Hopefully, you'd have figured it out earlier, but you'd say, Look, I can't pay you. You're supposed to have these people come back. You scared them all the way. I have nothing for you. On the flip side, if you had a renewal salesperson and they couldn't sell life, they couldn't sell health, couldn't sell disability, couldn't sell annuities, but they could take care of 200,000 of P&C renewals in this model? Well, you could pay them double the amount that you'd pay somebody to take care of 100 because it's math. They're just really good at renewal sales, maybe not good at multilining or P&C acquisition. So you paid them to renew business so you can be a business owner. That's the distinction. By doing this paying them to occupy space, you might still be an employee. They do the renewal sales work and you both make money. The renewals are the most important part of your business model. Absolutely. Not company bonuses, not life sales, not annuity sales. P&C renewals. If you're a multiline insurance agency owner, that's the part of your business that is the most important financially, the easiest to sell, clients are most likely to keep purchasing, and that provides the stability and the platform for then you to be able to hit your company goals and be able to have huge life sales.

This is why it's so important that people understand this. When people say, Wade, you know what? I have zero team members and I want to hire one, or I've got a half team member, I want to hire another one, or I've got one team member, I want to hire a half more or one more, and I'm scared, well, do you have the P&C renewals to do it? Here are some rules of thumb for you. You can always have as many commission-only, that is no base salary and no draw commission team members, as you can handle. These people sell only, they don't service, and you don't pay them a base because they don't handle any renewal sales. So complete this analogy. Again, going back to the car dealership, if you hired five people to work on the showroom floor and sell cars, you don't pay them a base. You pay them a high commission on the sales they make, but you don't pay them a base because they don't work in the service department. On the flip side, if somebody worked in the service department, they make their 10, 15, 20 an hour or 25 an hour, whatever it is.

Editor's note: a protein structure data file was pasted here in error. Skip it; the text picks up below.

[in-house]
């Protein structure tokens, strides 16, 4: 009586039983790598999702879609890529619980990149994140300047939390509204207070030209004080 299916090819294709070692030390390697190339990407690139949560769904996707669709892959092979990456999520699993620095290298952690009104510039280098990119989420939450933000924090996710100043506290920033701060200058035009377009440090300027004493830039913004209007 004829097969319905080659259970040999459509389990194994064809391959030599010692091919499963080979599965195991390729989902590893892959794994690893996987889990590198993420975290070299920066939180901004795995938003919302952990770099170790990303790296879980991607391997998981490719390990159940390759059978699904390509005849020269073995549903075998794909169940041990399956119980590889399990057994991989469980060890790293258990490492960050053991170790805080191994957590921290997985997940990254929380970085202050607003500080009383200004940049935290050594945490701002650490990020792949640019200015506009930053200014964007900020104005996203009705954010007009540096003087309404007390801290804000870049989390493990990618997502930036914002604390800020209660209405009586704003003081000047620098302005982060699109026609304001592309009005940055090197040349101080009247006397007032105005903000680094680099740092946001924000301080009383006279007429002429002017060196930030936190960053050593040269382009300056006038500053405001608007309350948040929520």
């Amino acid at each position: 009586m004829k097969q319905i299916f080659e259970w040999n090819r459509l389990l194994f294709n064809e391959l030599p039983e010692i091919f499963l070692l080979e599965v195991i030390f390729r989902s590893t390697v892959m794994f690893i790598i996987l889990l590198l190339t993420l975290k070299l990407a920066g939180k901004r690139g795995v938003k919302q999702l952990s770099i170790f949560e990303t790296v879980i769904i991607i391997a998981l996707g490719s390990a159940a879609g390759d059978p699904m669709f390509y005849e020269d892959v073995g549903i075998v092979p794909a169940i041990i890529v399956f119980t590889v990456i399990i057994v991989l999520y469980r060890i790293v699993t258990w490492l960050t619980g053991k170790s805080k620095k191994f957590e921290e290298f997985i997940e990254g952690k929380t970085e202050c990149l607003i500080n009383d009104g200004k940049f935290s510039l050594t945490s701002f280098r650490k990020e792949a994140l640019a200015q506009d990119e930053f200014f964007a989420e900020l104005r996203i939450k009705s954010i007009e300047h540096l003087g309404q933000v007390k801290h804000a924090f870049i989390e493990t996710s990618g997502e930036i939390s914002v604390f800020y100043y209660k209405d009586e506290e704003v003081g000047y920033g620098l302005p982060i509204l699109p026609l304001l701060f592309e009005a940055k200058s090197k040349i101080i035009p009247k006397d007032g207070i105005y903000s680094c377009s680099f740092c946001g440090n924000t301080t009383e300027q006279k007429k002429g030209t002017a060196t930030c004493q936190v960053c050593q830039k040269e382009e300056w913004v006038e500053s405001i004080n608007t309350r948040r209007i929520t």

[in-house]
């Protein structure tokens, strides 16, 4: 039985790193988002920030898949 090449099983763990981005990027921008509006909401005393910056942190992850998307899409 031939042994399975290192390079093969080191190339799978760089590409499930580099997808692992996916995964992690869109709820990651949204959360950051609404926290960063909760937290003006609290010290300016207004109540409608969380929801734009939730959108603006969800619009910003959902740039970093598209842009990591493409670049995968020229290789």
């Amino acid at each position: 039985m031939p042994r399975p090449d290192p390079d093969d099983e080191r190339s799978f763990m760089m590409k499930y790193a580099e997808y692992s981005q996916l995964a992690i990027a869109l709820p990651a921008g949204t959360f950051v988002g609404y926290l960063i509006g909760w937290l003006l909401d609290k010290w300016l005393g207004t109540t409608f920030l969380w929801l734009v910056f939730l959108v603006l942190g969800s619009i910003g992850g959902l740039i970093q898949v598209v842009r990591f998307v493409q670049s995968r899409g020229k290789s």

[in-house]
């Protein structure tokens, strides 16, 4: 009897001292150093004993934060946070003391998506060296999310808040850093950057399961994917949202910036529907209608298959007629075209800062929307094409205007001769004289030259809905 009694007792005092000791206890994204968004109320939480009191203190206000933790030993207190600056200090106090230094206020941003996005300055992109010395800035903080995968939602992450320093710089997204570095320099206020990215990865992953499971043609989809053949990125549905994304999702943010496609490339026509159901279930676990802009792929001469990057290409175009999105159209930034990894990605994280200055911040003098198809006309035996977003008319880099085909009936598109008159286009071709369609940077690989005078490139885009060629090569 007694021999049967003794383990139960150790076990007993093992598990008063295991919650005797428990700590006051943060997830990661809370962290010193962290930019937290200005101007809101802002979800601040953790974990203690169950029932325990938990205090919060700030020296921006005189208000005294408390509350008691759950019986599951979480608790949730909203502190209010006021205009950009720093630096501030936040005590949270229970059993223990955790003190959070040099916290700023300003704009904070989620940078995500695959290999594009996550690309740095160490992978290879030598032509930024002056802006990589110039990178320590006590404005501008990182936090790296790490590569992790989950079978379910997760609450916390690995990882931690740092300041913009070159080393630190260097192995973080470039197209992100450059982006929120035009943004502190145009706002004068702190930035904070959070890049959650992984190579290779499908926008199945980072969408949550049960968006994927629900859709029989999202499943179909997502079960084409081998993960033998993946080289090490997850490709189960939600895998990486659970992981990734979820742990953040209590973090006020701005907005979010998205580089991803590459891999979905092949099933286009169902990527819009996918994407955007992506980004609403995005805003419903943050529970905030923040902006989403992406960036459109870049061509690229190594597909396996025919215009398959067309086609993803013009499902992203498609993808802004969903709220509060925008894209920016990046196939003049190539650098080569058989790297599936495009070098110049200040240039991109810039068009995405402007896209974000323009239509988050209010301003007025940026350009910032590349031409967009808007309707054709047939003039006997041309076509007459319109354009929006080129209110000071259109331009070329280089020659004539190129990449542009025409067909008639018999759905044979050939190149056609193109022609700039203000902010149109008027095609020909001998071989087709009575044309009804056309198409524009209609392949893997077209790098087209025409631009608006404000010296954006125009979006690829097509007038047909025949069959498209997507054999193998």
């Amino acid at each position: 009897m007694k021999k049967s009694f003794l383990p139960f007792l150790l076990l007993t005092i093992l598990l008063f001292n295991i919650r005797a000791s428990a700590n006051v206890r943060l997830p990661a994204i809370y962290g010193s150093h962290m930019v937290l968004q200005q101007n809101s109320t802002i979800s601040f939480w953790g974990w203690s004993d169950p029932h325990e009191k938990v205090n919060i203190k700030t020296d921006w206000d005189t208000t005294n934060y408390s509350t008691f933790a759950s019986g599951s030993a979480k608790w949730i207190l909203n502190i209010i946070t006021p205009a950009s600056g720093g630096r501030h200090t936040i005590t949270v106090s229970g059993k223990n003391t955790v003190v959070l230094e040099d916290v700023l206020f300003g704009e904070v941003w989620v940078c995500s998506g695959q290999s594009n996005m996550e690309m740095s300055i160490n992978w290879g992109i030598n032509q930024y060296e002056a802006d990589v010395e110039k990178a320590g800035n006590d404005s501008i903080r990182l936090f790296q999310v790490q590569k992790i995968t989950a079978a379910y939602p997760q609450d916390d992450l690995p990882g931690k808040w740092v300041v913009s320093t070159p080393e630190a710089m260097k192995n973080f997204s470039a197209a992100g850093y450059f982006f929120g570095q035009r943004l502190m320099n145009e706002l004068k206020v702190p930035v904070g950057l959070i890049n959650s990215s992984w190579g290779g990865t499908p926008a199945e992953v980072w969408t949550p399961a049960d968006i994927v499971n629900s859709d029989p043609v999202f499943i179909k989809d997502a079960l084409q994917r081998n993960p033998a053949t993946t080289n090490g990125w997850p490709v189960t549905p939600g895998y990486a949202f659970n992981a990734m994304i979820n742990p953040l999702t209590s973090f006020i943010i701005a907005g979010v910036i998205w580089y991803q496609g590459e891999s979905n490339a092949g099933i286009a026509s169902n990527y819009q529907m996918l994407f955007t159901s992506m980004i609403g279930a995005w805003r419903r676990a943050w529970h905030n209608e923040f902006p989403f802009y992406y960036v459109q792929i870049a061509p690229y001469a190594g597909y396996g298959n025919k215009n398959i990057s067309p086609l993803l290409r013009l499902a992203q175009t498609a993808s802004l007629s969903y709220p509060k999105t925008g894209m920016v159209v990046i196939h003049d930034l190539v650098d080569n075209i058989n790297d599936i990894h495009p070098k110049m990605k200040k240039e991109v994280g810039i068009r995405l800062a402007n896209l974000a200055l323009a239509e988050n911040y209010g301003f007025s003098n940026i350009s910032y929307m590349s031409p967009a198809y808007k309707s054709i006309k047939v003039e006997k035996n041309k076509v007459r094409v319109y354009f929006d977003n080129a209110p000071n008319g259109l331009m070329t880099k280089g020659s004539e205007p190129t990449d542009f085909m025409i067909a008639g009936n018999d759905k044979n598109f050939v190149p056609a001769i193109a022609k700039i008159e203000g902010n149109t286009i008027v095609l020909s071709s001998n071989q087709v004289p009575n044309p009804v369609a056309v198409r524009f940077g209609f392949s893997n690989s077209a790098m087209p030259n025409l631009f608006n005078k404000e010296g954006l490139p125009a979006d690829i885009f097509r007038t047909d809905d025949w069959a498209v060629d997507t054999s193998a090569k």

And then separately, you might give them a couple little bonuses because they made an upsell or whatnot. But for the most part, most of their income would come from basically service work, and then it comes from service commission and service charges. So in that case, again, if a person's only selling, we're not paying them on base. And then you cannot afford an unlimited number of team members with base salaries. One team member can usually service about 500 or 600 homes or families. It depends how you word that. And this does vary a little bit depending on market and the nature of things. This person might or might not sell life, health, annuity, disability. But if you look at it this way, if I had these number of households, anywhere from zero to 3,300 households, basically zero to 600, I can have one salaried team member, 600 to 900, or to be precise, that's probably what I need, 900 to 1,200, I need two, 1,200 to 1,500, 2-3. So it gives me this idea of a range of what I would need. And commission only salespeople I can have as many as I like can find, and can handle.